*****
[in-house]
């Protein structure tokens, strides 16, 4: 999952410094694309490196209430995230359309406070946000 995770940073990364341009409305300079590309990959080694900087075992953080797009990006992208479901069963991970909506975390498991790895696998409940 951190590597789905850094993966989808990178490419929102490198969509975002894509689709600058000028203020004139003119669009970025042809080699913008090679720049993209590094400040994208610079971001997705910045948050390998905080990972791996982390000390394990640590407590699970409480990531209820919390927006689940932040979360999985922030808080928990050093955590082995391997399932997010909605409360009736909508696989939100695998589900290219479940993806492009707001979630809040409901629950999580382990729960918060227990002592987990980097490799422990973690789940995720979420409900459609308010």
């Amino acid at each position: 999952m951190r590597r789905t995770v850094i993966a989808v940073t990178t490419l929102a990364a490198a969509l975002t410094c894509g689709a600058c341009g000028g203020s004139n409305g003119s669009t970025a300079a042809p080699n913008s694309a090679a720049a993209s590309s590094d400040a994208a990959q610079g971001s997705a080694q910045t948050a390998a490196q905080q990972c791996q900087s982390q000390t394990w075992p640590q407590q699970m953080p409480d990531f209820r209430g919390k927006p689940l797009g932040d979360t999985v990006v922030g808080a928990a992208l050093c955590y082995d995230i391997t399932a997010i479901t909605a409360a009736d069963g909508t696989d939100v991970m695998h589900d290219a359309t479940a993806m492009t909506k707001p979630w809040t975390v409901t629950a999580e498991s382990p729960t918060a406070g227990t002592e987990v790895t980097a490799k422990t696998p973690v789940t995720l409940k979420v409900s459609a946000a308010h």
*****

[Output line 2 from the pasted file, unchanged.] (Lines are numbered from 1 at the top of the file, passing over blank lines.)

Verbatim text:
């Protein structure tokens, strides 16, 4: 999952410094694309490196209430995230359309406070946000 995770940073990364341009409305300079590309990959080694900087075992953080797009990006992208479901069963991970909506975390498991790895696998409940 951190590597789905850094993966989808990178490419929102490198969509975002894509689709600058000028203020004139003119669009970025042809080699913008090679720049993209590094400040994208610079971001997705910045948050390998905080990972791996982390000390394990640590407590699970409480990531209820919390927006689940932040979360999985922030808080928990050093955590082995391997399932997010909605409360009736909508696989939100695998589900290219479940993806492009707001979630809040409901629950999580382990729960918060227990002592987990980097490799422990973690789940995720979420409900459609308010």